If you can raise questions, think through competing considerations, assess the range of principles and practices at stake in what goes into making religious violence, you’re already in a different conceptual world. And if that world is one in which it’s harder to discriminate or mistreat others, then I think you’ll be on the right path.
About Jason C. Bivins
Jason C. Bivins is a Professor of Religious Studies in the Department of Philosophy and Religious Studies at North Carolina State University. He received his B.A. in Religion from Oberlin College and his Ph.D. in Religious Studies from Indiana University. Professor Bivins has taught at North Carolina State University since 2000 and has received several teaching awards there.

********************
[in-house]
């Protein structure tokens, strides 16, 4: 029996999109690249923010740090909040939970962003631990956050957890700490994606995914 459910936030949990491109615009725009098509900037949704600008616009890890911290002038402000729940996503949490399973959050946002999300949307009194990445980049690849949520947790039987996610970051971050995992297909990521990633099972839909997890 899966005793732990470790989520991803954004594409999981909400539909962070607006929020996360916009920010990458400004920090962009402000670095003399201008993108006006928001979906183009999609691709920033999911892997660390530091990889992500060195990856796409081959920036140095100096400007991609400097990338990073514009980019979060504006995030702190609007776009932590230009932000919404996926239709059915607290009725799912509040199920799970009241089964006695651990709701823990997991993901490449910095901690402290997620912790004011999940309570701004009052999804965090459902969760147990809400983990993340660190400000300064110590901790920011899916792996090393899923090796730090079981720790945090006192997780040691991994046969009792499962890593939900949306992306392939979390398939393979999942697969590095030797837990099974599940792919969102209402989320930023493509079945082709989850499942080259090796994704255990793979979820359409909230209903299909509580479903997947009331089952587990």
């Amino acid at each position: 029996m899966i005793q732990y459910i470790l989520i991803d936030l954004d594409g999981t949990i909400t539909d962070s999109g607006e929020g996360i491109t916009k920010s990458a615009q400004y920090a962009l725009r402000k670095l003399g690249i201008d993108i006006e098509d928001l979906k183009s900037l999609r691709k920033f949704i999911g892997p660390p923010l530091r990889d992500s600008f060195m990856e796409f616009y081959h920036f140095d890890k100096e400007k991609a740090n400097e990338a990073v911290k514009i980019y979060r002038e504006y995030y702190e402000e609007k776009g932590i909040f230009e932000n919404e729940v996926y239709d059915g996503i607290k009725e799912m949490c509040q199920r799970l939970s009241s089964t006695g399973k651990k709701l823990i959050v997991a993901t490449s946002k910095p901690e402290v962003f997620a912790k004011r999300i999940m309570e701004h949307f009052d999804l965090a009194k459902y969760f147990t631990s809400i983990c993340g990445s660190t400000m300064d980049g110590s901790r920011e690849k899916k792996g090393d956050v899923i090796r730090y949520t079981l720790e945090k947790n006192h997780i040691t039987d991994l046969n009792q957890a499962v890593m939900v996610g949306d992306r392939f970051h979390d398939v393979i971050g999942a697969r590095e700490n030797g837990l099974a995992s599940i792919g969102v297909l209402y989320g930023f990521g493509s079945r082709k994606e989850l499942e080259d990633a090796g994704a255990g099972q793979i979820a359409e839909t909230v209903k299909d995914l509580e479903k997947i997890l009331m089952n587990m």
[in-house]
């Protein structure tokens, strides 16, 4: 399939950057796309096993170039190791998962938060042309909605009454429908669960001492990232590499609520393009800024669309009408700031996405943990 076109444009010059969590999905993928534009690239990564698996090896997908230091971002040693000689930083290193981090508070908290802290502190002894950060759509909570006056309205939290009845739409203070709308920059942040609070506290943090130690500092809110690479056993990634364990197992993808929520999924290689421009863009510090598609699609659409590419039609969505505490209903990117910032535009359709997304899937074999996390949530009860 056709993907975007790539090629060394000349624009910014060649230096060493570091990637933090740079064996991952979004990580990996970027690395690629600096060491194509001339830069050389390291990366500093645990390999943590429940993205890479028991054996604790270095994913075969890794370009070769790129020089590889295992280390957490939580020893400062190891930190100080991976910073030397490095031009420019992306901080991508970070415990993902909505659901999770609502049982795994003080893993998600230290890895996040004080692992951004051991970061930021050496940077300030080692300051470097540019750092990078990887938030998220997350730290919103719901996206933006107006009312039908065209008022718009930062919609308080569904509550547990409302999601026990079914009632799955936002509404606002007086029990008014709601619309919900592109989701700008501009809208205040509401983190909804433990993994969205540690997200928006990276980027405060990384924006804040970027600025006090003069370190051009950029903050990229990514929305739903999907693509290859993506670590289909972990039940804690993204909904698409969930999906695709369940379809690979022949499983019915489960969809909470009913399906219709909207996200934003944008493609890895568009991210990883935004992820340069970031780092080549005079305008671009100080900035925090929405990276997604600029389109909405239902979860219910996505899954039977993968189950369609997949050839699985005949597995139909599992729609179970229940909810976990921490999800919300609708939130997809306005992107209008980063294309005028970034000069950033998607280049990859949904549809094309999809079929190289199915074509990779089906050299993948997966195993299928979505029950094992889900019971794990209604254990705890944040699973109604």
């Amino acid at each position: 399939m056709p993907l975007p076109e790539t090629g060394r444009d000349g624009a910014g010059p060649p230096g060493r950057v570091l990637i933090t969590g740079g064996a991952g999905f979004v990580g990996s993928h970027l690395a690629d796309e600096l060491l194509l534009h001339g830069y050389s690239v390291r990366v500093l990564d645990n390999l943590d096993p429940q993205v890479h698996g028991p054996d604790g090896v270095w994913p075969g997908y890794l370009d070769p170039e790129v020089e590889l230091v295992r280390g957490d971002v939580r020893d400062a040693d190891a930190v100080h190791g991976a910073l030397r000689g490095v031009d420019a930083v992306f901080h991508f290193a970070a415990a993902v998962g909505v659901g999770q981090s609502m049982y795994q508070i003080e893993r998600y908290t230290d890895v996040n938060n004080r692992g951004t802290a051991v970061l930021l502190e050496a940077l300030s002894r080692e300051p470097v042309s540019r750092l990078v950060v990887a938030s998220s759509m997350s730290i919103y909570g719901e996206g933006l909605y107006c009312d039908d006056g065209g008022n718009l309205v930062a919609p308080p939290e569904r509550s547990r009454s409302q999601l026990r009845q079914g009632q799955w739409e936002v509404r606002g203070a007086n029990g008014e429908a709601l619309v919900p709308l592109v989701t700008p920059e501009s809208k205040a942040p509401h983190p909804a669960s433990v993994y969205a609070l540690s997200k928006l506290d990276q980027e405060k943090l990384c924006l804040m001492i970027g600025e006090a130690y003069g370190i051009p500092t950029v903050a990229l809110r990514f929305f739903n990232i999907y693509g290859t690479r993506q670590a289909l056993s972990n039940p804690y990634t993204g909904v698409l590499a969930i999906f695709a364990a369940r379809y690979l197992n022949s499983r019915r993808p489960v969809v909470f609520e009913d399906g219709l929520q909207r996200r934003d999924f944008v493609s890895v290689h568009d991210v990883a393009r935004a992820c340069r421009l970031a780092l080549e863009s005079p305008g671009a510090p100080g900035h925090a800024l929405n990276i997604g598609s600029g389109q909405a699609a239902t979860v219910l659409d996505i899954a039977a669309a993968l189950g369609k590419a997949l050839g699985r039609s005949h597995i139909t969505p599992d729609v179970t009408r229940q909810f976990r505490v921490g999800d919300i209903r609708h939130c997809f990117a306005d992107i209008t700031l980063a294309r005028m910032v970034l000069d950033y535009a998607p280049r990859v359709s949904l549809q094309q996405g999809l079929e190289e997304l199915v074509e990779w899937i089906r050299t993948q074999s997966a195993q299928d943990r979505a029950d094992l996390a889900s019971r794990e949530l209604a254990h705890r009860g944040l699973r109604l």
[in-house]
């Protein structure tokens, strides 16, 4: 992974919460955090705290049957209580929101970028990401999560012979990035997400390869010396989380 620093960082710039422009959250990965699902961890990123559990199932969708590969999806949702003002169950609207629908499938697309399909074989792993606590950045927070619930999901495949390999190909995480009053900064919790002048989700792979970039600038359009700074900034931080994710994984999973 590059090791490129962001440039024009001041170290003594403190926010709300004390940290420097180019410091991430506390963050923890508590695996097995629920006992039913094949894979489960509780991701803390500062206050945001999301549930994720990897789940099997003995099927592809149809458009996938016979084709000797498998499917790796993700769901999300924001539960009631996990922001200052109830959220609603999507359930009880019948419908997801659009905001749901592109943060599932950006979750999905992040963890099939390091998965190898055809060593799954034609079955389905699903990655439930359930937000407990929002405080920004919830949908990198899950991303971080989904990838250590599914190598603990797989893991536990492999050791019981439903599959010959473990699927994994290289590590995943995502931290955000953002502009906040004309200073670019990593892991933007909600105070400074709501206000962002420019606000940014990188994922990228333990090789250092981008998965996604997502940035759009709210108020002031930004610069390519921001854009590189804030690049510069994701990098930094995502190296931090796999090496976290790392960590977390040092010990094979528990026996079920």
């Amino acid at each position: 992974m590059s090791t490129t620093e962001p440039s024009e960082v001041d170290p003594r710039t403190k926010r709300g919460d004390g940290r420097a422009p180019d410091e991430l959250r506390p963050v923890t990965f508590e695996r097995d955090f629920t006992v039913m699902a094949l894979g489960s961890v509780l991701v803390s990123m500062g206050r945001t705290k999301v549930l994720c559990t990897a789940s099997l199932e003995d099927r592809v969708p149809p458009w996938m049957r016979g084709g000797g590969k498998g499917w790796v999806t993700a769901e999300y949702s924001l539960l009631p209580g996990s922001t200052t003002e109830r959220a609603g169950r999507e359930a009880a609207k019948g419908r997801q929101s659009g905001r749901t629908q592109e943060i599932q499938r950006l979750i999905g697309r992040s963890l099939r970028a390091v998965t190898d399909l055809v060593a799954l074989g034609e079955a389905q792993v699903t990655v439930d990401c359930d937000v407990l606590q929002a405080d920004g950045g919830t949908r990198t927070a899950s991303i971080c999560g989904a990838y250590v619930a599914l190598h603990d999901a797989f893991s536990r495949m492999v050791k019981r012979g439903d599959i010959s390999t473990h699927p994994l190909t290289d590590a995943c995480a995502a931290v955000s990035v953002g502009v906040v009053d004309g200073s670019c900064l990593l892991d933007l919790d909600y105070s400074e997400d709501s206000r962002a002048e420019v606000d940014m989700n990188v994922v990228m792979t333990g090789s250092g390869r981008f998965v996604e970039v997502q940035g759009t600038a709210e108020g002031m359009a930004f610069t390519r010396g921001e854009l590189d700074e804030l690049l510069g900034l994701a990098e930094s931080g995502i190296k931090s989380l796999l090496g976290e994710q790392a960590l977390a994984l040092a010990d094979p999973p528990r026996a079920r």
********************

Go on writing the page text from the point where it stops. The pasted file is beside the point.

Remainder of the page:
Professor Bivins specializes in religion and American culture, focusing particularly on the intersection between religions and politics since 1900. His books include Spirits Rejoice! Jazz and American Religion (named an Outstanding Academic Title of 2015 by Choice); Religion of Fear: The Politics of Horror in Conservative Evangelicalism (named a 2008 Outstanding Academic Title selected by Choice); and The Fracture of Good Order: Christian Antiliberalism and the Challenge to American Politics. His books have received coverage from both mainstream and academic media, including National Public Radio, The Washington Times, and Religion Dispatches.
Professor Bivins has also published articles, book chapters, review essays, and pieces on religion, politics, and culture in the United States, as well as on theory and method in the study of religion. Regularly interviewed by newspapers, podcasts, radio shows, and other public media, Professor Bivins serves on multiple committees in the American Academy of Religion and was a section coeditor for Religion Compass.